Time travel films always present an interesting ripple in the horror sci-fi crossover, with fascination on the topic of recent Happy Death Day (2017), fans honestly forget all the rest, among them Army of Darkness (1992), The Terminator (1984), the comical My Science Project (1985) and of course Back to the Future (1985), which filters into this mix that also includes at least 400 sci-fi and 80 horror movies. A few films rarely combine historical facts, but that’s exactly what director Don Taylor (Omen II: Damien [1978])) did with his final cinematic film, The Final Countdown from writers Thomas Hunter and Peter Powell, as well as David Ambrose (The Survivor [1981]) and Gerry Davis (Doomwatch [1972]). However what is even more interesting especially concerning horror fans, is one of the associate producers is none other than Lloyd Kaufman (Return to Nuke ‘Em High volume 1 (2013), yes what is truly shocking is that most of the film takes place on the real aircraft carrier USS Nimitz, with forty-eight actual navy personnel serving as extras in film.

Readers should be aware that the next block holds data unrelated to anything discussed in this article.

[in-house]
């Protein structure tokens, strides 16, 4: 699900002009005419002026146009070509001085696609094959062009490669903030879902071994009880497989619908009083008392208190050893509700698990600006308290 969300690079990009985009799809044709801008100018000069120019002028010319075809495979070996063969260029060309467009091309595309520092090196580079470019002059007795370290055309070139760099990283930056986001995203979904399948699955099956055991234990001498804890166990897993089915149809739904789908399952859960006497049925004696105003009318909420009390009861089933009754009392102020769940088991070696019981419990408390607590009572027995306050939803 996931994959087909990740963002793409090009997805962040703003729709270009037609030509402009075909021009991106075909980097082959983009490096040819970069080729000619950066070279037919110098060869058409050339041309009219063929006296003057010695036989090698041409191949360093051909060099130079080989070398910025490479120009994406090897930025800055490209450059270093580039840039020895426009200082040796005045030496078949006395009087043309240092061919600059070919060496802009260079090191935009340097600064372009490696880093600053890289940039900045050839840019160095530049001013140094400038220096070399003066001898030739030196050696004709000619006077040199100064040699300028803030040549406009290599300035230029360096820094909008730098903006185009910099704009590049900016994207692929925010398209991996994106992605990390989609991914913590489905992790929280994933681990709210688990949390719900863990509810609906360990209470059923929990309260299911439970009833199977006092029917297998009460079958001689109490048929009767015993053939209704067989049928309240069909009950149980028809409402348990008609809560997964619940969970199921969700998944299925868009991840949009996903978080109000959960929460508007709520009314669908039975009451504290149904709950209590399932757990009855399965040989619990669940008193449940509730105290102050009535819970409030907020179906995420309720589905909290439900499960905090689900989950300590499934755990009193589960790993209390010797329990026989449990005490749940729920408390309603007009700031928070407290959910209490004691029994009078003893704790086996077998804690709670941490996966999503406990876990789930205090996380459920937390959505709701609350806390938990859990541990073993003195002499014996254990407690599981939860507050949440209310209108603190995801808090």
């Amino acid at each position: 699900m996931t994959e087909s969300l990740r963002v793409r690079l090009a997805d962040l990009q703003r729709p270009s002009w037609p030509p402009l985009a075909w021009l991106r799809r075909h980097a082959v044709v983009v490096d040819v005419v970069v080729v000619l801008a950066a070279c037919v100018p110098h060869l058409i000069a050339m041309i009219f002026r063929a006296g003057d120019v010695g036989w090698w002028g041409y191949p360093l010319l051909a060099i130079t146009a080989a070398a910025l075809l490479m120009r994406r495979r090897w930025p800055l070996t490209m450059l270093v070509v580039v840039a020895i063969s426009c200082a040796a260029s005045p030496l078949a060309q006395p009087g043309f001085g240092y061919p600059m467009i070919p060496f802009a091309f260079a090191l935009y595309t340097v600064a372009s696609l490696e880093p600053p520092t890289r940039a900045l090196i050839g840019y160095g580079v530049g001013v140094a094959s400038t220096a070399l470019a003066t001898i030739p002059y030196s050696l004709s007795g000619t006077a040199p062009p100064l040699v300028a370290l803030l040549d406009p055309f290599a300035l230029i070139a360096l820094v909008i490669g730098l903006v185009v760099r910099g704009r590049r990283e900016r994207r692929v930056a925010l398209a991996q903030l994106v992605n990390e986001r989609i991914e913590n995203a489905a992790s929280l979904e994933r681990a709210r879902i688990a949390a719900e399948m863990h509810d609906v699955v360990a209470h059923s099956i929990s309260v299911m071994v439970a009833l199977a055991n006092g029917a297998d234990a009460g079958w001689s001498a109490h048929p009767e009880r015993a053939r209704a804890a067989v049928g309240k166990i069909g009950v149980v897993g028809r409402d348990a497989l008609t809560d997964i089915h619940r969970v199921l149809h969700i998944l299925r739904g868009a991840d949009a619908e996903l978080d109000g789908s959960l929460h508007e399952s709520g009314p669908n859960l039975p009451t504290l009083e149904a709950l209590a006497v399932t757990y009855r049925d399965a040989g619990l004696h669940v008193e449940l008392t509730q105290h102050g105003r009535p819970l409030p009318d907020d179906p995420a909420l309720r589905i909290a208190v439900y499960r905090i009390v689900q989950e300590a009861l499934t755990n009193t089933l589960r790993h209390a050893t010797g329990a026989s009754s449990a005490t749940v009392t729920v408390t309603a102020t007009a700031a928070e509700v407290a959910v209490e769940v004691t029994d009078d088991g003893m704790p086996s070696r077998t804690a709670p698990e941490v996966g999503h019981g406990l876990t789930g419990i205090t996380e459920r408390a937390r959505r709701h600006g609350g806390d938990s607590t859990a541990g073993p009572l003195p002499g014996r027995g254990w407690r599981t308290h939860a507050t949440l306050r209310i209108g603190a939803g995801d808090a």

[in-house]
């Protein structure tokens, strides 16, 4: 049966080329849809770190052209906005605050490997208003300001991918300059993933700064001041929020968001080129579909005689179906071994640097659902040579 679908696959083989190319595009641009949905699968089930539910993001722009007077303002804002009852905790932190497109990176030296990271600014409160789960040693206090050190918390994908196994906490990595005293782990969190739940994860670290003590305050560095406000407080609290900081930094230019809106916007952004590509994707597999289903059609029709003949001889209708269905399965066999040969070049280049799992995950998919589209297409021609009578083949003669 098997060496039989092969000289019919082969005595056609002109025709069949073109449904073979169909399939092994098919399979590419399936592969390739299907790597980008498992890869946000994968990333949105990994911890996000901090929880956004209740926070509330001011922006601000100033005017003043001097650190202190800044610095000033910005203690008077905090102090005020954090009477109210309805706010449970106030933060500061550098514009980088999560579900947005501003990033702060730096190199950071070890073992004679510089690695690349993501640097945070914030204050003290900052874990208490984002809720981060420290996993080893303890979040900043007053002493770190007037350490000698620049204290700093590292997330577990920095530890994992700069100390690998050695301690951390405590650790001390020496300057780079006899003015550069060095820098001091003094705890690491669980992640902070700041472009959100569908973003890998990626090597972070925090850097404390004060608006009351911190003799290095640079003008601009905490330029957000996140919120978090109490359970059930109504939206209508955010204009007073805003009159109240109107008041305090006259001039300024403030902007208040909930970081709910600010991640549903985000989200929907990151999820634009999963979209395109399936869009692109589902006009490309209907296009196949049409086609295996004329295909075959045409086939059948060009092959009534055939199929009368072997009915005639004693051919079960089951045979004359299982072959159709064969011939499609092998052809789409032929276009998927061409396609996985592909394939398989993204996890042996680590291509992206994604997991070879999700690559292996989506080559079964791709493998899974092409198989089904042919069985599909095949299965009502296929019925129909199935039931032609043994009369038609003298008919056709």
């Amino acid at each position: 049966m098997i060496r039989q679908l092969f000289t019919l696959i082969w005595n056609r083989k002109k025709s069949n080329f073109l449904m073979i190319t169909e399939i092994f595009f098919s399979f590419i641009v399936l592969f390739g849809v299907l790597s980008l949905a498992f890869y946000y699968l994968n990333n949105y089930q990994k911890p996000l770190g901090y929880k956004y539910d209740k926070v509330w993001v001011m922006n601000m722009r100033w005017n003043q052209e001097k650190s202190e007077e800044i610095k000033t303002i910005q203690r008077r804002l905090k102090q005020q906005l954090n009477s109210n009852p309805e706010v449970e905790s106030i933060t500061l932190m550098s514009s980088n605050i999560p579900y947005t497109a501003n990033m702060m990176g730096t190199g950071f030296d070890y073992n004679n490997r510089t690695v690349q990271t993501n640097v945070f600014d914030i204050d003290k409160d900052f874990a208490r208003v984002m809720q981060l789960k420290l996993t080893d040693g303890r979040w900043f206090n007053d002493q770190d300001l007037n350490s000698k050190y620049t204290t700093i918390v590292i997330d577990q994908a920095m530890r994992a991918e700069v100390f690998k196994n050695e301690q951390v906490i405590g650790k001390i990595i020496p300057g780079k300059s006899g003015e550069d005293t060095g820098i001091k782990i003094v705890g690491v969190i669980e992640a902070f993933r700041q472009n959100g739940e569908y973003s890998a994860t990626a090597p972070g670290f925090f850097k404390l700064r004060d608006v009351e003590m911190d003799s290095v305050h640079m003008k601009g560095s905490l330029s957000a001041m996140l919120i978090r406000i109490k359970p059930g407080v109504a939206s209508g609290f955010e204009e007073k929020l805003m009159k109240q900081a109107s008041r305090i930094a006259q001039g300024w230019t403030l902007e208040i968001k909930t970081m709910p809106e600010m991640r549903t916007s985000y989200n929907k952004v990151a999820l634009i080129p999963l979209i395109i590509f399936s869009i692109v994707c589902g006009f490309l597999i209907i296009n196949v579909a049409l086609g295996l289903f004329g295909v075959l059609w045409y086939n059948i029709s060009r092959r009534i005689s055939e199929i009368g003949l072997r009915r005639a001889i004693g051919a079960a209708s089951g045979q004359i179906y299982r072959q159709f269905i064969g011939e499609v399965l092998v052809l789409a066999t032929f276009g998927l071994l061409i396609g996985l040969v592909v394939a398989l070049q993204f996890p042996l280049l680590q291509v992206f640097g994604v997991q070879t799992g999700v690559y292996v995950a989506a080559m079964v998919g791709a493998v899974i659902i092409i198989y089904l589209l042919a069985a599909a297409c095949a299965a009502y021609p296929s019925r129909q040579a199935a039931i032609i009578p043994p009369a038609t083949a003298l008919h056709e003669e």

A lot of people over the years and decades have discussed the possibility of time travel, always causing the what-if scenarios it’s a paradox that’s used to go back in the past to correct the errors or tragedies. However, here’s the main problem many don’t realize, how would one person, the average Joe, influence the captain of the Titanic to slow down, no you would have had to know of the possibility that the SS Californian could have saved countless lives but didn’t. Although the most common is the killing of Hitler, and once more the same rules need application, your position must fit properly into place. The film plays similar to episodes on The Twilight Zone, both the original and rebooted versions, it is estimated at least 40 of them exist, though the best is “A Hundred Yards Over the Rim” (1961).